Mafia II preview: chilling violence

Rich McCormick

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It's cold in Empire Bay. The Second World War still rages over the sea, but for now, Vito Scaletta is back home. Having joined the army to avoid jail-time for his youthful misdemeanours, Vito is well-versed in bullet-dodging. Fortunate, that, because gunfights are an occupational hazard in his post-war line of work.

Skip forward a few years. The war's over and Vito never had to go back, his 'well connected' friend Joe having made some calls to keep him on the right side of the Atlantic. Empire Bay is a notably nicer place now, gentle sunshine cresting the city's hills as Vito steers through the game's thick traffic. Lighting is Mafia II's strength. In the city centre, tower blocks and skyscrapers corral sunbeams, coating everything before you in gloriously golden late summer sunlight. Move further out of the city to the docks – the home of occasional odd-job contact Derek – and Vito's bathed in a warm glow, hinting at a golden age for the mafia man and his mobster mates.

In the 40s retail outlet, money was often shot out of hand-held launchers.

We've seen most of Mafia II's missions before: Graham talked through a cigarette-smuggling enterprise gone wrong in PC Gamer 213, but his pushing antics ended after a perfunctory shoot-out. I continued that job and was given access to a rattling, snarling hot-rod once a few mooks had been whacked.

Mafia II is something of a showcase - both for the developers at 2K Czech, who have managed to create a living, breathing city, and for Nvidia, whose APEX tech has incorporated PhysX into the development process. APEX is designed to allow artists – rather than programmers – the ability to denote the bit of cloth, or wood, or jowly mafioso face they're working on as cloth, wood, or face, and have it automatically behave as you'd expect in the real world. So when I slam into a bin at 80 miles an hour, that bin fucking knows about it. Unfortunately, so does my car.

Post bin-twattery, my beautiful hotrod's front end was a mess, delicate wheel arches and calibrated suspension wrecked. Mafia II's car damage isn't cosmetic, and it isn't staged: cars look, on PC, exactly like you'd expect flimsy 1940s vehicles to look after they'd been driven at high speed into things. For you at home, this is a good thing. If you're packing an Nvidia card, you're going to be in realistically-flapping heaven. If not, you'll still have a world that shows you, viscerally, the result of your actions. Just, y'know, less flapping.

Flee the cops and they'll read out your make & model on the radio.

Earlier in this mission, I shot up a bar, slivers of splintered wood flying like spiky bees as Tommy gun bullets thunked into the building's frame. Impressive! I tried the same trick on Empire Bay's other buildings, away from the prescribed destruction of a mission objective - but sadly there was no such debris. Less impressive, but given the environment's size, fully understandable.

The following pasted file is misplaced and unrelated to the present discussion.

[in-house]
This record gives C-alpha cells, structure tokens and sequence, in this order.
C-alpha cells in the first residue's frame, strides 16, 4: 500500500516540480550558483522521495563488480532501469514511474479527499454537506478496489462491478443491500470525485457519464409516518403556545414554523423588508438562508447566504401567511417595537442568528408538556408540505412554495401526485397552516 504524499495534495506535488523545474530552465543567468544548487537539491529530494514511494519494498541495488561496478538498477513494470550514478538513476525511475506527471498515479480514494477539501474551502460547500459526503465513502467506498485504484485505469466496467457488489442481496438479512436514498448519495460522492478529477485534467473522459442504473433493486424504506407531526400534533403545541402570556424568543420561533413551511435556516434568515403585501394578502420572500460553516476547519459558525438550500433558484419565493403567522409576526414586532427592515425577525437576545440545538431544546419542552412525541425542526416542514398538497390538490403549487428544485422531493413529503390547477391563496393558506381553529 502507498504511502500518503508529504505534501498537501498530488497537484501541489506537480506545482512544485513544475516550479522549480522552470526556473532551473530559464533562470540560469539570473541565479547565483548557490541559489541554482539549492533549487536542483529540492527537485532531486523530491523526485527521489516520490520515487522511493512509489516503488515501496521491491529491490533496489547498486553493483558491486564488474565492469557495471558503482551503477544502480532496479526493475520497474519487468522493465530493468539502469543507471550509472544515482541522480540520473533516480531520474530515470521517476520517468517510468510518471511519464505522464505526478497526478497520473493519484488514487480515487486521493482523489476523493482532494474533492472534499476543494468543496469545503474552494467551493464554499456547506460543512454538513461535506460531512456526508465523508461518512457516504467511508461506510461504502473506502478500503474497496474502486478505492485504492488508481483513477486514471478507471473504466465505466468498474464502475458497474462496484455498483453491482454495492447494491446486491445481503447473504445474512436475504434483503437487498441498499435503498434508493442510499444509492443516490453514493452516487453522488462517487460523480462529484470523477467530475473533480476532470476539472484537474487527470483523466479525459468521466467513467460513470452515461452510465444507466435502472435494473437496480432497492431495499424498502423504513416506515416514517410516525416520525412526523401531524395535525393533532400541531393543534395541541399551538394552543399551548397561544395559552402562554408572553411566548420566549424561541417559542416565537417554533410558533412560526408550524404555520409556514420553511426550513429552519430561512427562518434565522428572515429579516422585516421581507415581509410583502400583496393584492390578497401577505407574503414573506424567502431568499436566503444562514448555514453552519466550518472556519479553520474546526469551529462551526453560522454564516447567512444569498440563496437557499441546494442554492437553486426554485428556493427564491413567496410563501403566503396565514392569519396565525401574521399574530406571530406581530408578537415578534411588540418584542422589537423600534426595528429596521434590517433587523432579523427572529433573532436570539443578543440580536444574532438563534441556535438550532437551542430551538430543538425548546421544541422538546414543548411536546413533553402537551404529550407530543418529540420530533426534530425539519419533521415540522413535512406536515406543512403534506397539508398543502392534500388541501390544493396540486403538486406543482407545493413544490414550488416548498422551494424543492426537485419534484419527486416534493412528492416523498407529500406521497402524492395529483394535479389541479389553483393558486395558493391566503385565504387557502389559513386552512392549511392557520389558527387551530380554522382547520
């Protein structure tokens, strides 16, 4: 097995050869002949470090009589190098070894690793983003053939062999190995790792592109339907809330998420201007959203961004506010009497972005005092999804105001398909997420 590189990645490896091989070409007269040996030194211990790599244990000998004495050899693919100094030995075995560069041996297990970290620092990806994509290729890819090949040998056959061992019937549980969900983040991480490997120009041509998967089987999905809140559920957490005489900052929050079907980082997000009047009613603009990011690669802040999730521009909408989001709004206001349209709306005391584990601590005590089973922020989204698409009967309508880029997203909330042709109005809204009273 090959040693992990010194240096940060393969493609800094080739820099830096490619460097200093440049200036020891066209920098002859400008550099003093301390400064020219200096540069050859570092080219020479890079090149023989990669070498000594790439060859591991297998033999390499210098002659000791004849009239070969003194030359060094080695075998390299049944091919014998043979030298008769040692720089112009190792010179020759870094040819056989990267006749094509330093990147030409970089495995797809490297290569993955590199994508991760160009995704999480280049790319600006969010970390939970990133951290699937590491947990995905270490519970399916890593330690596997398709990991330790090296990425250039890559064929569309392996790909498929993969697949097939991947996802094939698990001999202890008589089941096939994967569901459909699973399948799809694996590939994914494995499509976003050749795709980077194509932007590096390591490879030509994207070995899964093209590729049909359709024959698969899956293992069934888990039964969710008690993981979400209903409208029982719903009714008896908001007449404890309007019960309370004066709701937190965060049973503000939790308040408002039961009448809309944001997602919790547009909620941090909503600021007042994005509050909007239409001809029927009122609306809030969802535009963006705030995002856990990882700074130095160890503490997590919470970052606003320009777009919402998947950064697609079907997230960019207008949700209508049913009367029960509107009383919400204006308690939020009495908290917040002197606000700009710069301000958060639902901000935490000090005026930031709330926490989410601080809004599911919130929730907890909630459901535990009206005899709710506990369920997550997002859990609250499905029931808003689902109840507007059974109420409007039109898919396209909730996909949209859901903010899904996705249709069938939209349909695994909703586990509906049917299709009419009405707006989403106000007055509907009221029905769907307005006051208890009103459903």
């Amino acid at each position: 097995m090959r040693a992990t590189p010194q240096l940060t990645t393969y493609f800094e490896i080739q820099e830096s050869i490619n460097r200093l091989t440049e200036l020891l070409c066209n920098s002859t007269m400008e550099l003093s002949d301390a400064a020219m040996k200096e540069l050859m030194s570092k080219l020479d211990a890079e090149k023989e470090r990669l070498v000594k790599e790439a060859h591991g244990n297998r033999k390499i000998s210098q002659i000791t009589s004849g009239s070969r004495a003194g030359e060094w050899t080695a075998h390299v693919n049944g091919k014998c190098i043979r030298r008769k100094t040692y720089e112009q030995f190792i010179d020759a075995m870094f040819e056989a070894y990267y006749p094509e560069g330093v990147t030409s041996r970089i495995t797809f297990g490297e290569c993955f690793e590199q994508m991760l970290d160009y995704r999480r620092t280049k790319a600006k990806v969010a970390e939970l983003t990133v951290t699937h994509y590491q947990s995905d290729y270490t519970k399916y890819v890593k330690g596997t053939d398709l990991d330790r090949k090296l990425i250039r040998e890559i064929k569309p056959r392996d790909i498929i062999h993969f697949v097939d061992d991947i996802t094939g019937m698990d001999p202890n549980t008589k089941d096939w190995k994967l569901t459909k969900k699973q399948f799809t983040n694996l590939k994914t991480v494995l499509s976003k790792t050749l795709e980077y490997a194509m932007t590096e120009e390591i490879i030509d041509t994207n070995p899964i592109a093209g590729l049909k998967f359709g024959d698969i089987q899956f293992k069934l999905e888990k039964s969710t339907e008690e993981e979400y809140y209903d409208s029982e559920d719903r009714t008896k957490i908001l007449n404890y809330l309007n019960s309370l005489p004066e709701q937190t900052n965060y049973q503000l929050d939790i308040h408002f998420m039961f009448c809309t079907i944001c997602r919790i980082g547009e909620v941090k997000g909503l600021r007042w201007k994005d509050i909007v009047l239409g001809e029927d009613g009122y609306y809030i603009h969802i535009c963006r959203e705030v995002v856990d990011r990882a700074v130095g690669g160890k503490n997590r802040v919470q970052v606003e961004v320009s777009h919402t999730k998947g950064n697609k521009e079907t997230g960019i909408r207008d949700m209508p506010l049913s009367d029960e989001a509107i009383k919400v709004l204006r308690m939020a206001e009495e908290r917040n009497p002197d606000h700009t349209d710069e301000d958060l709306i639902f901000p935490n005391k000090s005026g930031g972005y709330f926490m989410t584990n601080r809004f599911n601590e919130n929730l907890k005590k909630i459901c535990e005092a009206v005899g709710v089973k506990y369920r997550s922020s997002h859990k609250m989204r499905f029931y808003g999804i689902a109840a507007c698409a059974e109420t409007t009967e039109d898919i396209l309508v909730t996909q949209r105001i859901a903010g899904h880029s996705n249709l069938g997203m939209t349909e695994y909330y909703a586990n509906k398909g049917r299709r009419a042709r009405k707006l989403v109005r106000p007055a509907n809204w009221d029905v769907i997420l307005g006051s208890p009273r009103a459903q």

Attack the city in other ways and you'll get another form of retaliation: the cops. I didn't clock a police car sitting in a queue. Jumping out into the intersection and through a red light, the car flipped its siren on, and I readied my boot to slam on the accelerator. “Wait... pull over and see what they do,” instructed my 2K guide. Playing the innocent citizen, I eased my saloon into a layby. Climbing out of my vehicle, years of GTA tensing me for a gunfight, I was surprised to see the fuzz pull out a notepad. A measly $50 fine, and I was on my way.

Do something worse – like pull a gun – and the cops will be more pissed. They'll take you in, or, if you're really suave, accept a bribe. It's only when you start to get shooty that they'll retaliate, lancing you with accurate shots for kneecapping indiscriminately in the city centre. Do it on foot, and they'll know your face; do it in a car, and they'll have a description of the model circulating around the radio frequencies before you know it. That gave me, post-slaughter, two options. I could either run and hide, losing line of sight with the po-po and disappearing back into the city. Or I could play clever: get a car and slouch down in the seat, the casual driver rather than the fedora-wearing psychopath. Steer too close to a cop car any time soon after you've entered a vehicle and they'll tag you, remembering your face and updating their buddies with your new wheels. There was no way in hell I was ditching my hot-rod though, even after smearing a few pedestrians over Empire Bay's pavement. Well, wheels like this are too nice to surrender easily.

Damned in-game advertising!

Finally reaching my rendezvous point with the nicked hot-rod, I was instructed to sell it to my contact. I asked if this hinted at a free-roaming experience, allowing Vito to grab vehicles that took his fancy and dispense with them for cash. Apparently not: 2K Czech want this to be a story, and in that sense of the word, Mafia II will remain a single, tight path through Vito's life. If they can replicate the level of scripting subtlety and character interaction present in the mission I played, I'm OK with that.

  • Release: 24 August 2010
  • Publisher: 2K Games
  • Developer: 2K Czech
  • Mafia2Game.com

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